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Unpopular Ideas

Ramblings and Digressions from out of left field, and beyond....

Location: Piedmont of Virginia, United States

All human history, and just about everything else as well, consists of a never-ending struggle against ignorance.

Saturday, September 24, 2005

Stephanie Abrams, Janis Joplin, and What's-His-Name

Earlier this A.M. the center of Hurricane Rita finally swept in over the beaches of southeastern Texas and southwestern Louisiana, and it is now doing the long-predicted damage, though, having had plenty of time and warning, the populace has fled to climes where they can get messed up and messed over far from home, as a storm like this has a long reach. They have abandoned their usual haunts to the policemen, the firemen, and the intrepid crews from the Weather Channel, and that includes the sexiest-looking meteorologist alive, Stephanie Abrams.

Rita's eye hit the beach near where the town of Port Arthur sits on the Texas coast, and here the Weather Channel has fallen down on the job badly. I don't know whether it is out of abysmal ignorance or what, but not once, not once during all the time when I have been watching and listening have they mentioned that Port Arthur's one and only claim to fame, as far as I know, is that it produced the greatest and most vibrant rock singer of them all, Janis Joplin. Of course, that was a long time ago, and having lived much more sensibly than she died, Janis Joplin got out of there just as soon as ever she could. Still you would think that the Weather Channel would find time to mention that circumstance, between the breathless and innumerable reports of wind speeds and wave heights. But no. This omission is inexcusable.

Maybe, however, it's all just as well to the Port Arthur authorities. They may still be chafing at the way that, during a high school reunion there, Janis, in her worldwide fame, lorded it over all those staid conservative classmates who most likely had treated her homely-looking self like dirt and saw her as the most likely to remain totally obscure. --That is so cool, those stark reversals of fate!

Rita's eye also whirled in close to Beaumont, where the Weather Channel's Mike Bettes had stationed himself, and now he is delighted. As I write this, at the dawn of the hurricane's first day over Texas, he is reporting that he and his crew are in "dire straits," because they now find themselves on a newly created "island" surrounded by flood waters "thigh-deep," and now they "can't get out." And this on top of the unquestioned ordeal having been stranded on the highway for nine hours getting there. Too bad. It couldn't have happened to a more insipid guy.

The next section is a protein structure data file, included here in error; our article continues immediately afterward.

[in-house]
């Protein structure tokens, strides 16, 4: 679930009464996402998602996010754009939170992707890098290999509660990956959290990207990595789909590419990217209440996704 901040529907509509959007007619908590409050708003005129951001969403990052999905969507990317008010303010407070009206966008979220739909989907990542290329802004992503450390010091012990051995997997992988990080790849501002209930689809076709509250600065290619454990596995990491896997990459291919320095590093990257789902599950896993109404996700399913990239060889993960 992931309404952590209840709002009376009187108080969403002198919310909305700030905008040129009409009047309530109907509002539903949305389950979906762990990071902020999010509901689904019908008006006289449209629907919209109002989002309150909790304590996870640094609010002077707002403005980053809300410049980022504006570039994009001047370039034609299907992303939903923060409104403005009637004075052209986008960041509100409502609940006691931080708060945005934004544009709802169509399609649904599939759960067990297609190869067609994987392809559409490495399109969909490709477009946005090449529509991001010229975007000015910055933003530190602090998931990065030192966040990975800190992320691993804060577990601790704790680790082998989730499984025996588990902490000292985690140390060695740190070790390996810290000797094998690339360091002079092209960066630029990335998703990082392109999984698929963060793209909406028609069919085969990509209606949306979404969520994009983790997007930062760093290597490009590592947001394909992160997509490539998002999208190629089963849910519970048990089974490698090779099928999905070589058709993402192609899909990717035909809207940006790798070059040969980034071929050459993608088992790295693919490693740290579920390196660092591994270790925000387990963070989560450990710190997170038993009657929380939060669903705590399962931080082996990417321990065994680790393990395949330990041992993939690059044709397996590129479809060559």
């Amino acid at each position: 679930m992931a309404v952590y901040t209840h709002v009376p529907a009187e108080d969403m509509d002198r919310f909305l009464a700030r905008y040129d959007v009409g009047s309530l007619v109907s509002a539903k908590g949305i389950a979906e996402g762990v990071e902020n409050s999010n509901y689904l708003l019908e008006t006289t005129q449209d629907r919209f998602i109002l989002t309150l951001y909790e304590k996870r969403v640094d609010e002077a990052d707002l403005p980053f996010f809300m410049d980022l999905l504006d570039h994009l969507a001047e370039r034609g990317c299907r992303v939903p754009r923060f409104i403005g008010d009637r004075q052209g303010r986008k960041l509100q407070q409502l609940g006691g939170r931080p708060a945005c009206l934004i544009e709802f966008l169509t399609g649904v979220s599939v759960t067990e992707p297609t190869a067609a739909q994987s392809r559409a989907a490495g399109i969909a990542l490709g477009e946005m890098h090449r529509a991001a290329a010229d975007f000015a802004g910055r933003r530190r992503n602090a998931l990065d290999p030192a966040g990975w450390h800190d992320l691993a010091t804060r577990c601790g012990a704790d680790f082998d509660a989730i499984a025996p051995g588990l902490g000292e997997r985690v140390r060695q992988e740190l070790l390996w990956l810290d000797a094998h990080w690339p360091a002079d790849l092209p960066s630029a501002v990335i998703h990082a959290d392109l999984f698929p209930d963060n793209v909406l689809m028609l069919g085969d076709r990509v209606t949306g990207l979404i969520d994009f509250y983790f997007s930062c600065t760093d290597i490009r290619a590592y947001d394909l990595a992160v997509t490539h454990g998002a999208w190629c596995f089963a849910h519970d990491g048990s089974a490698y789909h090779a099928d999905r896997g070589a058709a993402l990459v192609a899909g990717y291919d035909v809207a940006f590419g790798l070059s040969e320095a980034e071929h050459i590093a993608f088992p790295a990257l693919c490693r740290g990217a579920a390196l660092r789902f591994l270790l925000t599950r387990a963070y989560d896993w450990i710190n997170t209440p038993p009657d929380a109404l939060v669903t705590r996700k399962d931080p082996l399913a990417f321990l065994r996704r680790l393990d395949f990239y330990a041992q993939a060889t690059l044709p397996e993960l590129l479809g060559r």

Meanwhile the Channel's acest storm tracker, Jim Cantore, made a tactical mistake and, having done all he could to put a great number of the city's five million citizens out on the road, he has chosen deserted downtown Houston to make his stand ...and not much is happening there, except a few fires -- not your typical hurricane spectacles. He and Bettes should've traded spots. But I guess Cantore can justifiably take great pride in being able to stand there and think how he possibly emptied out "America's fourth largest city" all by himself. Now he is telling people not to hurry back just yet, because of the chance of falling afoul of things on the highways. Their rescuers would be needed to fight the fires.

That marvel of womanhood, even if she does verge on silliness at times and also understandably doesn't suffer from a lack of ego, Stephanie Abrams, is also probably not doing what she had hoped to do, which is to report while the winds are trying to strip off her clothes and the driving rain is attacking her complexion. In previous days she had stayed fixed at one spot on the Galveston seawall, keeping us informed on the height of the wall and the height of the storm surges that would overwhelm it, along with shots of the buildings just beyond the seawall that would inevitably be flooded. I'm sure she hoped to be there at that very moment, for, to her credit, it appears that instead of being tied down to an anchor desk, where she would undoubtedly incur intense jealousy from all the other lady anchors, she seems to prefer being out on all the various storm-lashed shores where the action is.

That climactic moment for her has now passed, unphotograped, though she has been provided with a spectacular fire to show us, in the pre-dawn hours when flames show up to best advantage. The storm may yet produce enough wind to show her to best advantage, though for all the world it looks as if, while still out at sea, Rita weakened and paced herself precisely so as not to grant Ms Abrams the same sort of misplaced wish that seems to have been granted to the late, lamented Miss Janis.

The White House should have taken note, but no, they didn't like my earlier left-handed suggestion, which was to position their figurehead on one of the beaches and show him holding off the storm with merely a fist and some words. What a lack of imagination! What better place for any man than to be out there on the Galveston seawall with Stephanie, during Rita's approach! Instead they packed him off to Colorado. Colorado?

Originally he was supposed to take a sixth foray to Louisiana and Texas to "evaluate," before taking off for the Mountain State where storm surges cannot go. For a few seconds among their many hours of reportage the Weather Channel, as if to support the illusion that this man is the U.S. President, slips in a mention of what he's doing, and the latest is that he's delaying this latest visit, to go to Colorado at once, to "survey." "Survey?" "Evaluate?" Him? --Mysterious doings!


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9:36 AM  

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